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THE MARINE HOSPITAL.

This building, of which, as it will appear when finished, a view is given on the other side, is situated not far from the General Hospital, on the bank of the Little River St. Charles ; and nearly opposite to the spot where Jacques CARTIER first wintered in 1535.

In 1831, it was resolved to erect an Hospital, out of the city, for the reception of sailors and persons coming by sea who might be afflicted with disease. Mr. H. M. Blaiklock, Architect and Civil Engineer, was appointed to prepare plans and estimates under the Commissioners, Messrs. Clouet, Cannon and Dr. . Morrin, which plans were approved by the GoverNOR-IN-CHIEF. The estimated cost was £23,000, and the expenditure up to the present time has been £15,000, defrayed by different votes of the Legislature.

The MARINE Hospital, when completed, will contain upon the ground or first story, Catholic and Protestant Chapels, with apartments for the officiating Ministers :-Housekeeper's and Steward's apartments and store-rooms : -Nurses' apartments :-two large kitchens :—Wards for sixty patients, with Baths and all necessary conveniences. The principal story will contain a large entrance hall, approached by a double flight of stone steps on the exterior :—a Museum, forty-five feet in length :apartments for the Medical Officers :-examining rooms :-operating theatres, and accommodations for sixty eight patients. The third story will have apartments for the chief Nurses, and wards for one hundred and forty patients. The upper story is

also planned as a Lying-in Hospital, only, for thirtyfour patients, and the attics will contain sixty, making a total of accommodation for three hundred and sixty-two persons. Each story is fitted up with hot, cold and vapor baths; and each ward has from one to three ventilating flues to convey the foul air to the roof of the building by machinery. The water used is drawn from the River St. Charles, filtered, and conveyed to the top of the Hospital. In the basement story are extensive cellars, kitchens, laundry, and other domestic conveniences.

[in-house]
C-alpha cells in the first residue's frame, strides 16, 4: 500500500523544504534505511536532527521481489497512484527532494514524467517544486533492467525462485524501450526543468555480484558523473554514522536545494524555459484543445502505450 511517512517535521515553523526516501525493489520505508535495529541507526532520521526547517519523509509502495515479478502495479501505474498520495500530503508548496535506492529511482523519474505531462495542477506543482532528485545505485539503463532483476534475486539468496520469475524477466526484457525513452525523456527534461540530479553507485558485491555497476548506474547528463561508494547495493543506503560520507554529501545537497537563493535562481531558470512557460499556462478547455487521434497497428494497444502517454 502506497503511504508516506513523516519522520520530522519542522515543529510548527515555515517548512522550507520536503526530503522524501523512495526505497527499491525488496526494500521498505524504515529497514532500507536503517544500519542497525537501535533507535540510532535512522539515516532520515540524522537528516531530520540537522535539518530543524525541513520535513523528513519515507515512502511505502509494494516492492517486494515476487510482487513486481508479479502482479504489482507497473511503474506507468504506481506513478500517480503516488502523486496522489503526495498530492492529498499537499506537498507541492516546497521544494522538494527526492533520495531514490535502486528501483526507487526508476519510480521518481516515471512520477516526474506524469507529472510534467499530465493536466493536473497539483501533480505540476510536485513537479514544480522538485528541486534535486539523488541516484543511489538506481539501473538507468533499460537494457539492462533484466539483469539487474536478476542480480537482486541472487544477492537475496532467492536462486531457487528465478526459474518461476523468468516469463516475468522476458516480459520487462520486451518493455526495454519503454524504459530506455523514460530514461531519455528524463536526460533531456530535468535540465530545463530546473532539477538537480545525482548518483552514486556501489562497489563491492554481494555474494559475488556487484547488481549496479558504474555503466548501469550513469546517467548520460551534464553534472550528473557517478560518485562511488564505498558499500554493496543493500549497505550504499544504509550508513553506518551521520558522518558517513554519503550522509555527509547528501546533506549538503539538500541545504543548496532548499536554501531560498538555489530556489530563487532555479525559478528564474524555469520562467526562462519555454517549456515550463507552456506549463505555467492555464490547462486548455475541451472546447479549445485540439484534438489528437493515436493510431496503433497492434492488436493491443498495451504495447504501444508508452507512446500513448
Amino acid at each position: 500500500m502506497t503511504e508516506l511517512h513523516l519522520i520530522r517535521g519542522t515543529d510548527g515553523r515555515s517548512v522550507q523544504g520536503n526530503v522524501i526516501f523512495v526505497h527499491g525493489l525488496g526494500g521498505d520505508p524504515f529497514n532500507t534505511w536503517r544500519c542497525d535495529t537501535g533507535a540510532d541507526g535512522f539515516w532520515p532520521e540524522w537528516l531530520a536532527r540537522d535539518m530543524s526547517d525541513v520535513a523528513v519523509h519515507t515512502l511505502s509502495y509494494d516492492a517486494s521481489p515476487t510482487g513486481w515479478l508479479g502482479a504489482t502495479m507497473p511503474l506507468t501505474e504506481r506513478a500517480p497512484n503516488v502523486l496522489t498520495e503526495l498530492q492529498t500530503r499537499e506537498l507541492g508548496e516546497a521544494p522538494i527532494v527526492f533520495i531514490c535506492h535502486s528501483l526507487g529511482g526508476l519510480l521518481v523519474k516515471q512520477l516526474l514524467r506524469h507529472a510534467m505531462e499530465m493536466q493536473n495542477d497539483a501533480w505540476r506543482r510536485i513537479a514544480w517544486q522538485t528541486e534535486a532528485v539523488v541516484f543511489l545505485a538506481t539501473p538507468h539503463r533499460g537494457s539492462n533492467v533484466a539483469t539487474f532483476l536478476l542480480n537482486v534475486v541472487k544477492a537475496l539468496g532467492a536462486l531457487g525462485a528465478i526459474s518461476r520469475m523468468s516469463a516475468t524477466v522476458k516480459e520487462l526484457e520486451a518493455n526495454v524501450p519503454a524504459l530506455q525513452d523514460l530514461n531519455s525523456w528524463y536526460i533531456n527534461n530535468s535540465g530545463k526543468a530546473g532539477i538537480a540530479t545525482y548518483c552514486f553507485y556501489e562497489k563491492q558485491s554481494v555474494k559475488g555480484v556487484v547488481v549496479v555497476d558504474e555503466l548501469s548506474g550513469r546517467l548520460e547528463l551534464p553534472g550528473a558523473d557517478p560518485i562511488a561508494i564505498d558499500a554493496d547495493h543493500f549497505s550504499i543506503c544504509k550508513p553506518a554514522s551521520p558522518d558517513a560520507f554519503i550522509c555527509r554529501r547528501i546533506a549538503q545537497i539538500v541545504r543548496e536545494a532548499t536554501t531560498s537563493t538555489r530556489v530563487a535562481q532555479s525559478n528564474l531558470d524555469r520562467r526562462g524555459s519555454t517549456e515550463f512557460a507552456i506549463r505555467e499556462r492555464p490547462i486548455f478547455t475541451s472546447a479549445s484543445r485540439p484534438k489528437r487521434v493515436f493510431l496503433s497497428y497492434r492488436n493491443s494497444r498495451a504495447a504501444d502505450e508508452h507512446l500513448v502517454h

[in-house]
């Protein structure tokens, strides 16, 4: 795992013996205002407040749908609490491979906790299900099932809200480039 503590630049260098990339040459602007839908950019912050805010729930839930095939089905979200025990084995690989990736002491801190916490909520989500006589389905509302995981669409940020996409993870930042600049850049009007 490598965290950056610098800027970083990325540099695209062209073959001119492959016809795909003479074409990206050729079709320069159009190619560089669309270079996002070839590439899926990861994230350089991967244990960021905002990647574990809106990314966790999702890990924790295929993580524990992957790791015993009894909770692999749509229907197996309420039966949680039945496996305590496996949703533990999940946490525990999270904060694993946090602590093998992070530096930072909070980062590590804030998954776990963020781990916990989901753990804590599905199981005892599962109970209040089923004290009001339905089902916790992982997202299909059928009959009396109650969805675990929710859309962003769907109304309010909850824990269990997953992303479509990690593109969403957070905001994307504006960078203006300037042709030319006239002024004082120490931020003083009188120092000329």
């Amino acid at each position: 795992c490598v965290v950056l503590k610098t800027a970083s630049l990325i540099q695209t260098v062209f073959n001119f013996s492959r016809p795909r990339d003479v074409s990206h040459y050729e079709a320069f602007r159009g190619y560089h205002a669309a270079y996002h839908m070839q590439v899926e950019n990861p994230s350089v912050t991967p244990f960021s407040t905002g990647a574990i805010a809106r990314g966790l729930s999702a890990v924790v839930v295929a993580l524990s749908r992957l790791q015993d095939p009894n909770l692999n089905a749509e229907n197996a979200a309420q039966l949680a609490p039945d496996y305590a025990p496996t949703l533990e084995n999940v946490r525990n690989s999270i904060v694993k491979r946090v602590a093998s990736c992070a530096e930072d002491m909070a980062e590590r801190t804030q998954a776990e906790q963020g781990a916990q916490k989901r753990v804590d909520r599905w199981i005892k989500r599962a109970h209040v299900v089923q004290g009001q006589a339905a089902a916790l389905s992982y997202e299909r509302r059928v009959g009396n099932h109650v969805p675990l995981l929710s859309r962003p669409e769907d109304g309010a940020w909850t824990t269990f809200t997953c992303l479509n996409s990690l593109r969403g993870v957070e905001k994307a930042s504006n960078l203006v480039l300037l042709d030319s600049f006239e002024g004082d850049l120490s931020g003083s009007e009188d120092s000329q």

The exterior of the MARINE HOSPITAL is of the Ionic order; and the proportions are taken from the Temple of the Muses on the Ilissus near ATHENS. With the wings it measures two hundred and six feet from east to west. The wings are one hundred feet in depth; and the whole premises contain an area of about six acres, to be laid out in gardens and promenade grounds for the convalescents.

The ceremony of laying the first or centre stone took place amid a large concourse of respectable citizens on the anniversary of the King's birth day, 28th May, 1832. It was laid by His ExcELLENCY the Lord AYLMER, GOVERNOR-IN-CHIEF, and a plate, commemorating the occasion, with the date, and name of the Architect, Mr. BLAIKLOCK, and of the Commissioners, was deposited with the usual forms,

The centre and west wing are completed, and the building was opened as an Hospital in July, 1834.

CHASSEUR'S MUSSEUM.